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The Curiosity rover: The jaw-dropping HD footage of its descent to Mars
New footage allows earthlings to visualize the "seven minutes of terror" the Mars rover endured as it made its descent onto Martian soil
 
The Curiosity rover's heat shield can be seen falling to Mars' surface as the space lab makes its historic landing onto the Red Planet. 
The Curiosity rover's heat shield can be seen falling to Mars' surface as the space lab makes its historic landing onto the Red Planet. 
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The video: The Curiosity rover touched down on Mars on Aug. 5 in a high-stakes gamble NASA team members called "seven minutes of terror." The choreographed landing saw the $2.5 billion nuclear-powered space lab go from 13,000 miles an hour to zero in nearly the blink of an eye, in maneuvers that had to be crucially automated beforehand. High-definition footage taken from aboard the Curiosity's MARDI descent camera is finally available, giving eager space fans a glimpse of what it's like to descend to the Red Planet's surface. (Watch it below.) First you see the rover's protective heat shield flung off. Then Curiosity hovers in place with a parachute. Finally, the 1-ton space lab is lowered by "sky crane" cables, kicking up dust and pebbles as it finally reaches solid ground. "We trained ourselves for eight years to think the worst all the time," said Curiosity lead engineer Miguel San Martin. Thankfully, the touchdown went off without a hitch.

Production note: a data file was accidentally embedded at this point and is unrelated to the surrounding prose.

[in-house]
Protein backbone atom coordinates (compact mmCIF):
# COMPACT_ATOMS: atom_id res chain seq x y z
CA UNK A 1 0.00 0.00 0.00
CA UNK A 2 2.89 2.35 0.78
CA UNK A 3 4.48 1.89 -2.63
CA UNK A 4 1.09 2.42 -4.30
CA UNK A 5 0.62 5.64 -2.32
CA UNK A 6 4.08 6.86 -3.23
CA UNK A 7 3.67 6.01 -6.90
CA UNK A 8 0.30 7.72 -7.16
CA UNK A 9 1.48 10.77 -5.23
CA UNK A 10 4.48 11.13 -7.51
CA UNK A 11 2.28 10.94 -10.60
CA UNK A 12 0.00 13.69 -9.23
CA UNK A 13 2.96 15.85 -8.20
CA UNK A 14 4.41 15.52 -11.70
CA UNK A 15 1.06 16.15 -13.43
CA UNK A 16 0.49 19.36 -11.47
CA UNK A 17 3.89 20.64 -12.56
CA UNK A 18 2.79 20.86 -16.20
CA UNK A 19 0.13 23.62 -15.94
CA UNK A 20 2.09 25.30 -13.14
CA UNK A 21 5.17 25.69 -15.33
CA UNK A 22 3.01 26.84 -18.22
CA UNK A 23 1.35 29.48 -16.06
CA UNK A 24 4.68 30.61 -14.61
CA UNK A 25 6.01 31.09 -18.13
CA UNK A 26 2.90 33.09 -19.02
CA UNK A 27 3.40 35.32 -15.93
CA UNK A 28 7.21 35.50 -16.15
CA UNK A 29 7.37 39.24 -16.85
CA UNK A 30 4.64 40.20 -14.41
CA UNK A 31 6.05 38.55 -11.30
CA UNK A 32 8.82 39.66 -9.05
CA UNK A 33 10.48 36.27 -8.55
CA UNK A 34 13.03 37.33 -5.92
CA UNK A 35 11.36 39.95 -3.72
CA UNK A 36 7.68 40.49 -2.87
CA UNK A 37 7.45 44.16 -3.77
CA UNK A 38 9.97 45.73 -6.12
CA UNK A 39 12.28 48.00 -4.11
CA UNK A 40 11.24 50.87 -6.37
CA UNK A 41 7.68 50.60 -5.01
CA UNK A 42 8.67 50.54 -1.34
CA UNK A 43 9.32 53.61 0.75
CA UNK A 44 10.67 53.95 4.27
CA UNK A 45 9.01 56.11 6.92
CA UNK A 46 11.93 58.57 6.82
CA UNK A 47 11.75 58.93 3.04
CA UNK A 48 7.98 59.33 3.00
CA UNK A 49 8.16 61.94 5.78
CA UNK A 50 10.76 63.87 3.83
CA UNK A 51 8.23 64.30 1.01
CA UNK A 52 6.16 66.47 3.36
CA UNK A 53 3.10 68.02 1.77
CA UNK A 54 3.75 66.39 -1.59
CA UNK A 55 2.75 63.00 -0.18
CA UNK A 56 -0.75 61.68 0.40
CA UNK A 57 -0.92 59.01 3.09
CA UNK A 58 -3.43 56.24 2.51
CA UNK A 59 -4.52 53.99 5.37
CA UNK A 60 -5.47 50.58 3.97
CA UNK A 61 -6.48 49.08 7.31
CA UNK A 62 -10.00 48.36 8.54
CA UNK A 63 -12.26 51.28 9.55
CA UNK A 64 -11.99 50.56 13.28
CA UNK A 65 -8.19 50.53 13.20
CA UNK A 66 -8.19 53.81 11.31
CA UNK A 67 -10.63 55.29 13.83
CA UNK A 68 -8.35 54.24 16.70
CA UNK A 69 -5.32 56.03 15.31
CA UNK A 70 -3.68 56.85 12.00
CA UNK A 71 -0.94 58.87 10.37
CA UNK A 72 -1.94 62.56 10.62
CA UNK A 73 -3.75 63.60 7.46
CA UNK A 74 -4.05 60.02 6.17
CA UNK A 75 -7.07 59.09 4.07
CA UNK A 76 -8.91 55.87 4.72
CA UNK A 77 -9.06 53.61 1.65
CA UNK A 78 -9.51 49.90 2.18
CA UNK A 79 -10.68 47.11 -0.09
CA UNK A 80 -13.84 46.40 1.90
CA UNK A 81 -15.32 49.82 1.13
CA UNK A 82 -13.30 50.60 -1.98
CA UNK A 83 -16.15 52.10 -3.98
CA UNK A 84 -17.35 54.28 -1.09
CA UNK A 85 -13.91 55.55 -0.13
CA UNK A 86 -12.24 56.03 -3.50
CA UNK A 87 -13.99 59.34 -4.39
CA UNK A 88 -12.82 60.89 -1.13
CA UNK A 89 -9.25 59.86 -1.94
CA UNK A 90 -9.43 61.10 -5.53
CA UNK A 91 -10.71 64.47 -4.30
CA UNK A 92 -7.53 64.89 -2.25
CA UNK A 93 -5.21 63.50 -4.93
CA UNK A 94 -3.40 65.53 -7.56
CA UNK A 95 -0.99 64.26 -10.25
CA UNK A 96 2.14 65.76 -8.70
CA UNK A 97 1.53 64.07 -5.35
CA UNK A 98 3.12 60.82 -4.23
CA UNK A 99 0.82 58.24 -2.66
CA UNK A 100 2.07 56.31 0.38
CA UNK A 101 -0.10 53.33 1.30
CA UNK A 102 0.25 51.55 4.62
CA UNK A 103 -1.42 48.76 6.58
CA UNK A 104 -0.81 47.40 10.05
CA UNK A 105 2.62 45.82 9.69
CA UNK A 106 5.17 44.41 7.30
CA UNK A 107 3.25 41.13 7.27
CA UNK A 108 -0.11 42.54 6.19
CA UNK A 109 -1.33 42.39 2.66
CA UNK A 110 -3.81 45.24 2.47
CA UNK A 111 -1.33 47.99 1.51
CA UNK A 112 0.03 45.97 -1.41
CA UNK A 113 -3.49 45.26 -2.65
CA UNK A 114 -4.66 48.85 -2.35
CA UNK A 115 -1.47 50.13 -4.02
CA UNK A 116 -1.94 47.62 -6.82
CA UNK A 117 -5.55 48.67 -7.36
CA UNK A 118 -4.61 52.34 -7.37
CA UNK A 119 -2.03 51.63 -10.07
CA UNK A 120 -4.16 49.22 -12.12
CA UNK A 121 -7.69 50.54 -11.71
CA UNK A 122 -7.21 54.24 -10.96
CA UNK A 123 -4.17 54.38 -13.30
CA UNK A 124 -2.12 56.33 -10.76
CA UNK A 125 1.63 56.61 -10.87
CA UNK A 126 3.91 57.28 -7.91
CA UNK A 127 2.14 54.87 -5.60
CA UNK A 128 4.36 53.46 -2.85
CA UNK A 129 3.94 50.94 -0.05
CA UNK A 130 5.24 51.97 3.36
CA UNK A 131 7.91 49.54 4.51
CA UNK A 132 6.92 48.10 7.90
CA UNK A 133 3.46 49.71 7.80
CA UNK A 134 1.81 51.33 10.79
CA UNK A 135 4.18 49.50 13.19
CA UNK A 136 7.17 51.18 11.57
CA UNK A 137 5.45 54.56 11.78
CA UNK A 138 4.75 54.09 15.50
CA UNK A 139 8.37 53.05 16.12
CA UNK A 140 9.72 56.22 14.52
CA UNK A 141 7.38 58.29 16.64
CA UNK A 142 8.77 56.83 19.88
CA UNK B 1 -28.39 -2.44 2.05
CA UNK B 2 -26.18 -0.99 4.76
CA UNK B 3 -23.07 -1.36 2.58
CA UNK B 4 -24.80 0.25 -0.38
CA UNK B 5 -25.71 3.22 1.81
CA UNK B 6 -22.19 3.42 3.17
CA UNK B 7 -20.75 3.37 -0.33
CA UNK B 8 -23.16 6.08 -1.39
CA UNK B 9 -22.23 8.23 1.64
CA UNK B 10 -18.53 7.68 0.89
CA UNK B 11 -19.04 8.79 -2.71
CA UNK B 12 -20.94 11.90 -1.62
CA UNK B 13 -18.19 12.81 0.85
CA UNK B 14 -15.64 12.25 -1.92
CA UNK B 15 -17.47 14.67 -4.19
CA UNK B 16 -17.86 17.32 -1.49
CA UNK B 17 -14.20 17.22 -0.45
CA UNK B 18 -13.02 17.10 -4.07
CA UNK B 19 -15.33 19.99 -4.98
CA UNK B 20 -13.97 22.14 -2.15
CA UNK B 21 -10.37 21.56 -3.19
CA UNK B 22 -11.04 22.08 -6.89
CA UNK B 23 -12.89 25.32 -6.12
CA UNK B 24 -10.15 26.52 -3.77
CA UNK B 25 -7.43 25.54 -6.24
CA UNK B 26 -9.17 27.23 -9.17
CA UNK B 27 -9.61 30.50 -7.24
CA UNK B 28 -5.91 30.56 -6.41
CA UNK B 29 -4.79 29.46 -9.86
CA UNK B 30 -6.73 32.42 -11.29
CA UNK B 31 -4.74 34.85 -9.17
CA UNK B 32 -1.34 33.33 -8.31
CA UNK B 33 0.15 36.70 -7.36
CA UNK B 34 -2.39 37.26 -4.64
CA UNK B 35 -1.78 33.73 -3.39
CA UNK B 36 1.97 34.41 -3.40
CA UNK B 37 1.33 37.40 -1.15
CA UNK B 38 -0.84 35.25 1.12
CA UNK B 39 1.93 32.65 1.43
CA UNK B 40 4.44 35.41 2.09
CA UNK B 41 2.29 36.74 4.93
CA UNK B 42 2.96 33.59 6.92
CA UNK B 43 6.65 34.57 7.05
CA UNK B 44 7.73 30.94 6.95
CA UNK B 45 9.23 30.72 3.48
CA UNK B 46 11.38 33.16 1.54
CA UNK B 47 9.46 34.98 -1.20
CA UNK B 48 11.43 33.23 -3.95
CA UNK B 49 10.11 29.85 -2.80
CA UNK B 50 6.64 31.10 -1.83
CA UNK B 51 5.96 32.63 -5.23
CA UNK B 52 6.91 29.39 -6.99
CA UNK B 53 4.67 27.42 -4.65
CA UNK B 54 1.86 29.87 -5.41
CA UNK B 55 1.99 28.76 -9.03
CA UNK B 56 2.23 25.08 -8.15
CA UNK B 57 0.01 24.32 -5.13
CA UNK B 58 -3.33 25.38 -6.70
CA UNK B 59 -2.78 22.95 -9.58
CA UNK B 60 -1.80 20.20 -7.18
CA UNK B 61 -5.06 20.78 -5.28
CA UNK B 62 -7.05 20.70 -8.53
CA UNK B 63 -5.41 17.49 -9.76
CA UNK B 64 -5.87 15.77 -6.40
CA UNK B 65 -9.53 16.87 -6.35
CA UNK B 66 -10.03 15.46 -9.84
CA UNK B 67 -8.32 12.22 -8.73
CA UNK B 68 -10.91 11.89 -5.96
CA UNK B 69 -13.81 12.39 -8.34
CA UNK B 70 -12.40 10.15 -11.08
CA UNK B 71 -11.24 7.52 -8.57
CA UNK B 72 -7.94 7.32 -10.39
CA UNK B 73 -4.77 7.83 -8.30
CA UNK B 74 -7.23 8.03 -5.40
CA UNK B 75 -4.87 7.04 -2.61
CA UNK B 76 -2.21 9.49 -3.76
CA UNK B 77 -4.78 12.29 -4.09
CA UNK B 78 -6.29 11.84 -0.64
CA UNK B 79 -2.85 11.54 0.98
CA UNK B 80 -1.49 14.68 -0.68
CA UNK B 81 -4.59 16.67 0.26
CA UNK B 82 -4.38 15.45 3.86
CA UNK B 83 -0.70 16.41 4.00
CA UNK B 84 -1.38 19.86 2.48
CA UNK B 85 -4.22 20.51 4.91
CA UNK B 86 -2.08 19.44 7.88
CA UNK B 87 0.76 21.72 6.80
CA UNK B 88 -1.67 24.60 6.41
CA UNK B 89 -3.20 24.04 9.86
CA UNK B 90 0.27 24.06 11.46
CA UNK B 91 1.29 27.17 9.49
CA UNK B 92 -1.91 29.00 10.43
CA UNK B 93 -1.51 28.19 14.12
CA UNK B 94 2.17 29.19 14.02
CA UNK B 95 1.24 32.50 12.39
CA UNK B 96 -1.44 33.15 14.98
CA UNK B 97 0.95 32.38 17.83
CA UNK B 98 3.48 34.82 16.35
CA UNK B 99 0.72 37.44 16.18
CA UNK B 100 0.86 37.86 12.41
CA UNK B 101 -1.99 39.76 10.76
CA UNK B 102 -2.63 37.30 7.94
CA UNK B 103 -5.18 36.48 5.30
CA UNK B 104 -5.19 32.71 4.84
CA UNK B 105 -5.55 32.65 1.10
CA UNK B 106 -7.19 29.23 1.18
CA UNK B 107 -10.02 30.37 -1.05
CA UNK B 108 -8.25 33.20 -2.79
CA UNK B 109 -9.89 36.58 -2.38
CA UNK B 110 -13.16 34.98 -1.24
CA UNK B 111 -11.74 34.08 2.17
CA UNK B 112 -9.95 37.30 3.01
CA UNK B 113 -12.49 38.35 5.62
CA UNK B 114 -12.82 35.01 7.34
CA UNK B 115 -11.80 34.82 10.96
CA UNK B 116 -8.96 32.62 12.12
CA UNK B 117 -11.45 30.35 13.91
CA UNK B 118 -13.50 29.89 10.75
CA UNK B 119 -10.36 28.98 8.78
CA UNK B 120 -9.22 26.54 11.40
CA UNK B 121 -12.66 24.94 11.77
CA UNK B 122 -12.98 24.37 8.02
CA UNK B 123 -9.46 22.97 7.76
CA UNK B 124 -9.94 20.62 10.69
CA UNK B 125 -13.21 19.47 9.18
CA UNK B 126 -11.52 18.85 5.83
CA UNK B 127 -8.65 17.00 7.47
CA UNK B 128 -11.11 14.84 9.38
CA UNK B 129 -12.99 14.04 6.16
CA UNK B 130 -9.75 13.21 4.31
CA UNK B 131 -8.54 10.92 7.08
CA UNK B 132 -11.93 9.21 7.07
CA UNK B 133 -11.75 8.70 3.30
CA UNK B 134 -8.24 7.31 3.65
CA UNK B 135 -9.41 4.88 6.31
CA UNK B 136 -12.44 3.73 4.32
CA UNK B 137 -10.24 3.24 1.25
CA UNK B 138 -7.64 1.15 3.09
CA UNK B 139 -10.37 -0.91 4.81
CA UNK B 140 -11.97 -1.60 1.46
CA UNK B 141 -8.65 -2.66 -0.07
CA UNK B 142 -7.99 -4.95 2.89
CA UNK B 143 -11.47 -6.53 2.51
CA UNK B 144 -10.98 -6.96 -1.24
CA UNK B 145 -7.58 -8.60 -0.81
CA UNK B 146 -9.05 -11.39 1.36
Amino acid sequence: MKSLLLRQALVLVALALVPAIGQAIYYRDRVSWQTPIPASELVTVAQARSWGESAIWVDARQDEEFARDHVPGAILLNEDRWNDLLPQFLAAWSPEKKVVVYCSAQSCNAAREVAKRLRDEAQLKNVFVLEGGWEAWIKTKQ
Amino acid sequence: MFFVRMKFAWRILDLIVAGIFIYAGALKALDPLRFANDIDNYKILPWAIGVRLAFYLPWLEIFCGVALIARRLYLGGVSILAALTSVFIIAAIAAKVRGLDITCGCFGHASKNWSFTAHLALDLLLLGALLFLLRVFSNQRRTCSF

The reaction: This is the best landing video yet, says Adam Mann at Wired. The footage was stitched together by visual effects editor Daniel Luke Fitch, and all but a few frames are high-def. The footage was touched up to reduce noise, balance color, and sharpen images, to formulate a vivid re-creation of "the hair-raising landing" that, if you're anything like me, will make you "clutch at your armrest." It's completely captivating, says Caleb A. Scharf at Scientific American. "Every so often something comes along that just blows away everything you've seen before. This is one of those things." When Curiosity first made landfall, NASA released a few low-resolution time-lapse videos. Those were already "very cool." But the clarity of a world some 350 million miles away shown here? It's absolutely breathtaking. Take a look: 

 

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